5 Things You Might Not Know About Henry Cejudo

By Guy Portman Jan 10, 2019
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Henry Cejudo (13-2) is the reigning Ultimate Fighting Championship flyweight champion. The 31 year-old claimed the title in his last bout, as he beat Demetrious Johnson at UFC 227. In vanquishing the pound-for-pound great, Cejudo avenged his prior 2016 defeat to Johnson at UFC 197. In his first defense of his belt, Cejudo will face current UFC bantamweight champion T.J. Dillashaw. The superfight will appropriately be the UFC Fight Night 143 headliner, at the Barclays Center in Brooklyn, New York, on Jan. 19.

As we approach the title fight, here are five things that you might not know about the man they call “The Messenger.”

He is an Olympic gold medallist.

In 2008, the then 21-year-old Cejudo became the youngest gold medallist in United States wrestling history. He achieved this distinction in the freestyle 55-kilogram class. His other accolades in the sport include three first place finishes at the Pan American Championships.

He used to be a bantamweight.

“The Messenger” entered mixed martial arts in 2013. Despite having competed at 121 pounds during his successful wrestling career, Cejudo initially decided to fight at bantamweight. After bypassing the amateurs, he commenced his professional career with six wins on the trot at bantamweight, before being signed by the UFC in 2014. Following a failed weight cut for his proposed flyweight debut against Scott Jorgensen at UFC, Cejudo was accused of not taking his mixed martial arts career seriously. The promotion’s top brass reacted by forcing Cejudo to move up to bantamweight for what transpired to be a triumphant yet delayed debut versus Dustin Kimura at UFC on Fox 13. Following the victory, Cejudo moved down to flyweight where he has not missed weight since.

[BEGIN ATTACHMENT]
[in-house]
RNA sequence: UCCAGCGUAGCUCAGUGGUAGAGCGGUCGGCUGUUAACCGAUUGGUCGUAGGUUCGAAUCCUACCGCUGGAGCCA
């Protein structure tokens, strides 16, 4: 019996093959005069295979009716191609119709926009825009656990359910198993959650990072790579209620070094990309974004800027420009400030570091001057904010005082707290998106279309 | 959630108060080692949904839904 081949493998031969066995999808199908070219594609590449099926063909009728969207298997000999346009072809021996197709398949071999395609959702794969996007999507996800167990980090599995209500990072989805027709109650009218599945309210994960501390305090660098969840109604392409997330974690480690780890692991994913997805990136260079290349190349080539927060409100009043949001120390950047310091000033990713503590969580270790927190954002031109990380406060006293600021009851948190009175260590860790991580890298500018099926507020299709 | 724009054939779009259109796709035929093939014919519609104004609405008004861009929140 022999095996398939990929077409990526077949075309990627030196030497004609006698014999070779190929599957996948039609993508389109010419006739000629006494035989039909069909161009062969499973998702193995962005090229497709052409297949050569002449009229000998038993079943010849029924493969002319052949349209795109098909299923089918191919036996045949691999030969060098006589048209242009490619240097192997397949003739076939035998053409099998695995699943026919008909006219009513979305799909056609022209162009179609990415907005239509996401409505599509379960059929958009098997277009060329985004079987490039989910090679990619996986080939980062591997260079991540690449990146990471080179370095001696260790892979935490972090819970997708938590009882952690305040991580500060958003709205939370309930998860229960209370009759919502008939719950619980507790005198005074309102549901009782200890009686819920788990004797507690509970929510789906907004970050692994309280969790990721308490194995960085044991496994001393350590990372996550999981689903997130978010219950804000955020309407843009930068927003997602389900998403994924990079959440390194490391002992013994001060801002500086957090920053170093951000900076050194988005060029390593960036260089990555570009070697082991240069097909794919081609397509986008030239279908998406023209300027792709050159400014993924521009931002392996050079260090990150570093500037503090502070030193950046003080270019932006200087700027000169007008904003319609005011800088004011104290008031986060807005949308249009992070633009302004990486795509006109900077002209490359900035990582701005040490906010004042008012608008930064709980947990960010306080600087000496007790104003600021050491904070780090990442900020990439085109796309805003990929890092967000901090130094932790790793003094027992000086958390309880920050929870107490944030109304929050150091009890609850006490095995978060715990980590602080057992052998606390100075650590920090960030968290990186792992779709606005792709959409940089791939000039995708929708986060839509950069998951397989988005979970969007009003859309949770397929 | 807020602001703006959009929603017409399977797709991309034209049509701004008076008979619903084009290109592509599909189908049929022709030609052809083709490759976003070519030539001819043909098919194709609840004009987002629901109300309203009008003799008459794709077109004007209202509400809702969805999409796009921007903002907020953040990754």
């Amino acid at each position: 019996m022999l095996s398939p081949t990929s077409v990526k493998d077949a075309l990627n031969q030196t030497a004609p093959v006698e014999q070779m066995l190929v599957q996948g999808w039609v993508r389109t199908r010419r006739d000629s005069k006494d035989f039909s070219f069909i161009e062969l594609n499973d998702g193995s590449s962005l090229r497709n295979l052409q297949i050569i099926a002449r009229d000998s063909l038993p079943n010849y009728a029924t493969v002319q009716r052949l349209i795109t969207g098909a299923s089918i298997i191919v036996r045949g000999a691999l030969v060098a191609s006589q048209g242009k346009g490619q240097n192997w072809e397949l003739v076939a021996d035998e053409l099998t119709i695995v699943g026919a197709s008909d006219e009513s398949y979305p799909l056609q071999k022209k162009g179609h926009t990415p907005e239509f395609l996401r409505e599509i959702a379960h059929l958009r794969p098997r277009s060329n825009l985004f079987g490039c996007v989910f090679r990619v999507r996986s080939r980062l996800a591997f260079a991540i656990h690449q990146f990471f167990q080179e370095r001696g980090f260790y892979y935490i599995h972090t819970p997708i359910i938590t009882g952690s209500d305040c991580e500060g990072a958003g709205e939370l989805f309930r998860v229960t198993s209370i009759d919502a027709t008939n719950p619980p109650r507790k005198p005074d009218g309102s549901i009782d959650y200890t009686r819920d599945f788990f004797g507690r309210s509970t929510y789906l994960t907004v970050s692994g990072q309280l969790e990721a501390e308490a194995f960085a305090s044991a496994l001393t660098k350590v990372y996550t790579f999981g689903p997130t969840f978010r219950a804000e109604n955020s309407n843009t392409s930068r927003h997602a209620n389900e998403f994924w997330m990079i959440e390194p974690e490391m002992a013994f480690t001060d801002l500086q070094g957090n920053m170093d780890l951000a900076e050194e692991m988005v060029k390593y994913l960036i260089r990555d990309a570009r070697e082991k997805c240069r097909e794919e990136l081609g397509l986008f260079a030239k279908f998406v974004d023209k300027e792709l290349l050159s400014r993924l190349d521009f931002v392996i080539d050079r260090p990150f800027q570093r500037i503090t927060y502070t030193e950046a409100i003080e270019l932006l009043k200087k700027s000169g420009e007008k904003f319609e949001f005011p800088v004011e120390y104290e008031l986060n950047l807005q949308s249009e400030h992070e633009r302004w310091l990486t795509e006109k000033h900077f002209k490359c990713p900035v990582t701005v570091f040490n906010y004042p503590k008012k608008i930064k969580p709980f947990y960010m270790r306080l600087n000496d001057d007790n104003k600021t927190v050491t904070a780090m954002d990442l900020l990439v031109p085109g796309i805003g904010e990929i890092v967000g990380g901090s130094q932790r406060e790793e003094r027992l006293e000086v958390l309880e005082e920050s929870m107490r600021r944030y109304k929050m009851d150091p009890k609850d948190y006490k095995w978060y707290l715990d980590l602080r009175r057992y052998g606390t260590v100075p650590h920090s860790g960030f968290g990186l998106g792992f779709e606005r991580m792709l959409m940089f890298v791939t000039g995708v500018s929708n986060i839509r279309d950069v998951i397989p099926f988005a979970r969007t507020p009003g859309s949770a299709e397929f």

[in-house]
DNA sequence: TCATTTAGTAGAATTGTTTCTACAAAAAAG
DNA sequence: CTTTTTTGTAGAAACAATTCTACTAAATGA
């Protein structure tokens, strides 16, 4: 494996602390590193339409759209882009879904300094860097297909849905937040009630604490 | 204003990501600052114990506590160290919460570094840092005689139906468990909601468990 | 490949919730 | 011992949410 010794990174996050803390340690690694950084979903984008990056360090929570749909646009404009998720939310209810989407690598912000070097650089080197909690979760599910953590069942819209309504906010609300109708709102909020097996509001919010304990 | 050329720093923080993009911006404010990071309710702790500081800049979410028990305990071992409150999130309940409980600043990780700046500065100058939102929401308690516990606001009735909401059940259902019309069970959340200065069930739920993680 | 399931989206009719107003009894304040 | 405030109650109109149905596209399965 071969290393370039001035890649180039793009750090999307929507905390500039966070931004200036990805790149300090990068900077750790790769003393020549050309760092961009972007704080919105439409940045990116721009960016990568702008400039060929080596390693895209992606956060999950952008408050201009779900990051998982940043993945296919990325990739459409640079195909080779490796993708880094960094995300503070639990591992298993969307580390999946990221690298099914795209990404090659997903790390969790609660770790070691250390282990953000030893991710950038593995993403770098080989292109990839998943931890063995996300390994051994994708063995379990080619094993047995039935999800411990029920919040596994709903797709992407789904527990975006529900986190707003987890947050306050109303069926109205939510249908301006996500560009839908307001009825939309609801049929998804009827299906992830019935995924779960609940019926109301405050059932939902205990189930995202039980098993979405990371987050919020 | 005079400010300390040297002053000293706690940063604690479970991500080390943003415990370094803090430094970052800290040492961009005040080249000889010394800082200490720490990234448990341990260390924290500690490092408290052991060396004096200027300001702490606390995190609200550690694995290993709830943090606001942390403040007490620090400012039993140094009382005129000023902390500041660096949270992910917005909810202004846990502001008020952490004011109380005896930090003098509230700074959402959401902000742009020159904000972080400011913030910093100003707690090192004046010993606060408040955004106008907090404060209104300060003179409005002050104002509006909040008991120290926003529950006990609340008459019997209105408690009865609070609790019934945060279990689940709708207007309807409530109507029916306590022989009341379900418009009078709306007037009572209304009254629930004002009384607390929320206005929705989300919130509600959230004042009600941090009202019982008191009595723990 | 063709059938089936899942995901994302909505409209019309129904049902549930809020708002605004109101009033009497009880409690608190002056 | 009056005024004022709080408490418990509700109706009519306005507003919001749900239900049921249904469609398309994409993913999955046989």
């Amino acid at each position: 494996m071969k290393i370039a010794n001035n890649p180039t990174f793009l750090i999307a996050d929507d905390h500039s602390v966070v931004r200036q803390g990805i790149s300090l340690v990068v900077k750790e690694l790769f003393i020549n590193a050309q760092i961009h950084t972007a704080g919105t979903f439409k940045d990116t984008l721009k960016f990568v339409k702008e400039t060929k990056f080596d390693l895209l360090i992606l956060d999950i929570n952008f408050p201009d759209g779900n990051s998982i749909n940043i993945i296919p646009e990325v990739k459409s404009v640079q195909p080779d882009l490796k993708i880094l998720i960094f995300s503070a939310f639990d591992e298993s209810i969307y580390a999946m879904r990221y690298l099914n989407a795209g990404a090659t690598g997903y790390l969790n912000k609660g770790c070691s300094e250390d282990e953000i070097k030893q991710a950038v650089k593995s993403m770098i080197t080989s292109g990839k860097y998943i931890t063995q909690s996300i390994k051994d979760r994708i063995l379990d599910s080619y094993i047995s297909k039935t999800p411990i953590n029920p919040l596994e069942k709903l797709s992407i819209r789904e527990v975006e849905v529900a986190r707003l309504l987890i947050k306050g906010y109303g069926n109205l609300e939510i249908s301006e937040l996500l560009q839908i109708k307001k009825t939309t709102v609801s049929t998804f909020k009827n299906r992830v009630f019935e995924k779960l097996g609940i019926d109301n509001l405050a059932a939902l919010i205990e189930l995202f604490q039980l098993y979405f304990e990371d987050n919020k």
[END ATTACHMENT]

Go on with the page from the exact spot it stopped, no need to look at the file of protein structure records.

He loves boxing.

Cejudo has been a boxing fan from a young age. He took to training in the sport in earnest after taking a sabbatical from wrestling following the 2008 Olympics. His primary accomplishment in boxing was becoming the Arizona Bronze Gloves Champion. While his base remains wrestling, Cejudo has supplemented his fighting style with strong, boxing-focused striking skills. As a result, five (38 percent) of his MMA wins have come via KO/TKO.

He is of Mexican descent.

Both of Cejudo’s parents were undocumented immigrants to the United States from Mexico. As his father was largely absent, Cejudo’s mother raised him and her seven other children on her own. Today, he’s a proud American. Wrestling fans will remember Cejudo wrapping himself in an American flag in the immediate aftermath of his stunning 2008 Olympic triumph.

He had an impoverished childhood.

Cejudo was born in Los Angeles in 1987. He was a young child when his mother left his father and took Cejudo Jr. and his siblings first to New Mexico, and then later to Phoenix, where the future Olympian and his family resided in a trailer. While in high school, Cejudo’s wrestling coach used to go door to door in order to raise money for his impoverished students to enter tournaments. Prior to moving to a dorm at the United States Olympic Committee’s Training Center in Colorado Springs, Colorado, Cejudo had never had a bed all to himself. “The Messenger” has no regrets about his formative years and is adamant that they provided him with a strong work ethic. When questioned in an interview about his challenging childhood, he stated, “I’m not into that whole victimhood thing.” Advertisement

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